The bankruptcy filing on Monday comes after the company shuttered 155 of its U.S. locations last month. The Melville, N.Y., company still has about 800 locations globally, half of those in North America.
The pizza chain isn't alone in hurting from the decline in traffic at shopping malls. Earlier this year, the owner of Hot Dot on a Stick also filed for bankruptcy protection, citing the negative impact from the trend.
Sbarro is working to balance out its portfolio of mall-based stores with a new concept called "Pizza Cucinova" that lets people build their own pizzas, company spokesman Jonathan Dedmon said in an email.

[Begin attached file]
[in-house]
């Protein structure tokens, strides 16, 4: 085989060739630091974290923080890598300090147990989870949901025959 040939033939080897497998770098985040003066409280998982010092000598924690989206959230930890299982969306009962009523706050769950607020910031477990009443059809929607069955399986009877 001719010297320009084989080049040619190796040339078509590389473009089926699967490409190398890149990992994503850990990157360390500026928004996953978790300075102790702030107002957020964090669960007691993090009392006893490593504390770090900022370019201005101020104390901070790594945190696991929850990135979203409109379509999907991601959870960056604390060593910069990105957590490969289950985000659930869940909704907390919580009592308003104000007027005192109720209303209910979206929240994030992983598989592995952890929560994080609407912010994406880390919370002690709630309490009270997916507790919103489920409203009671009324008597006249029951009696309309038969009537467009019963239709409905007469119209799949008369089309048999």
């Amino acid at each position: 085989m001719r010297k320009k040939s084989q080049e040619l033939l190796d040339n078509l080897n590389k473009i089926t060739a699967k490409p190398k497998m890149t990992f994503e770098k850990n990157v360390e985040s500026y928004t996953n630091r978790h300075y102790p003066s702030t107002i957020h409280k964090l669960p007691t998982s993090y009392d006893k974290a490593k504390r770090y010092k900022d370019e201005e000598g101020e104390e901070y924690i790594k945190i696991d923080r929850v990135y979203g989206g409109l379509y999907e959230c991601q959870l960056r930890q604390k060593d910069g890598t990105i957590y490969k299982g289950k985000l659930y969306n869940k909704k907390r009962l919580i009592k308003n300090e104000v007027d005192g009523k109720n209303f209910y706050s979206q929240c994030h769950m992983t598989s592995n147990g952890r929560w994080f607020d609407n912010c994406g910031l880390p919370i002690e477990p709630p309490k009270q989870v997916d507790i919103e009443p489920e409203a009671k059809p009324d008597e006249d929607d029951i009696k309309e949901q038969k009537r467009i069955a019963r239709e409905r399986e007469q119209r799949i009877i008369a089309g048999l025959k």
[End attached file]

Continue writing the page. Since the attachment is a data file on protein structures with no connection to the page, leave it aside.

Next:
Sbarro is also trying to update its image for serving re-heated pizza at a time when people are increasingly reaching for foods they feel are fresh and wholesome. Dedmon said the chain has been "emphasizing freshness and quality" of its pizza.
Sbarro first filed for bankruptcy protection in April 2011 and emerged a few months later, saying that it significantly cut its debt and received a capital infusion. A new CEO then led a push to revitalize the chain's image by touting new recipes and ovens. But the efforts apparently didn't take hold.
The company says its latest strategy of store closings and balance sheet restructuring will slash debt by more than 80 percent and improve its profitability. It said its filing is designed to "allow for a quick exit from bankruptcy" as it executes a broader plan developed by the new management team.